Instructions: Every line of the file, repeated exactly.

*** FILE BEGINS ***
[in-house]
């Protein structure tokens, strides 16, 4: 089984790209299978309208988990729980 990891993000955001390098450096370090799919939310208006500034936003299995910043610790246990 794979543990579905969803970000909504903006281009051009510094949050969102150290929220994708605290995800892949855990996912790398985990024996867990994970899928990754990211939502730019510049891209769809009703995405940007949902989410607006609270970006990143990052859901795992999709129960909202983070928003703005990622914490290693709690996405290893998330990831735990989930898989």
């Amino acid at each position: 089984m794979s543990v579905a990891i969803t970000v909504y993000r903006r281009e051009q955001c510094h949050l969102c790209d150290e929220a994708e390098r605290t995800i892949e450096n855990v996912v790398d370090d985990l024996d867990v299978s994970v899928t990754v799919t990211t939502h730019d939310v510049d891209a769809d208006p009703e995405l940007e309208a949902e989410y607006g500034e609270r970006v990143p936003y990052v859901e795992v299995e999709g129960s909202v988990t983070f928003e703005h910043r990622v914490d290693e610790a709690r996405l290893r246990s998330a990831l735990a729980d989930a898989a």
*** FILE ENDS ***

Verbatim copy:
[in-house]
């Protein structure tokens, strides 16, 4: 089984790209299978309208988990729980 990891993000955001390098450096370090799919939310208006500034936003299995910043610790246990 794979543990579905969803970000909504903006281009051009510094949050969102150290929220994708605290995800892949855990996912790398985990024996867990994970899928990754990211939502730019510049891209769809009703995405940007949902989410607006609270970006990143990052859901795992999709129960909202983070928003703005990622914490290693709690996405290893998330990831735990989930898989």
């Amino acid at each position: 089984m794979s543990v579905a990891i969803t970000v909504y993000r903006r281009e051009q955001c510094h949050l969102c790209d150290e929220a994708e390098r605290t995800i892949e450096n855990v996912v790398d370090d985990l024996d867990v299978s994970v899928t990754v799919t990211t939502h730019d939310v510049d891209a769809d208006p009703e995405l940007e309208a949902e989410y607006g500034e609270r970006v990143p936003y990052v859901e795992v299995e999709g129960s909202v988990t983070f928003e703005h910043r990622v914490d290693e610790a709690r996405l290893r246990s998330a990831l735990a729980d989930a898989a």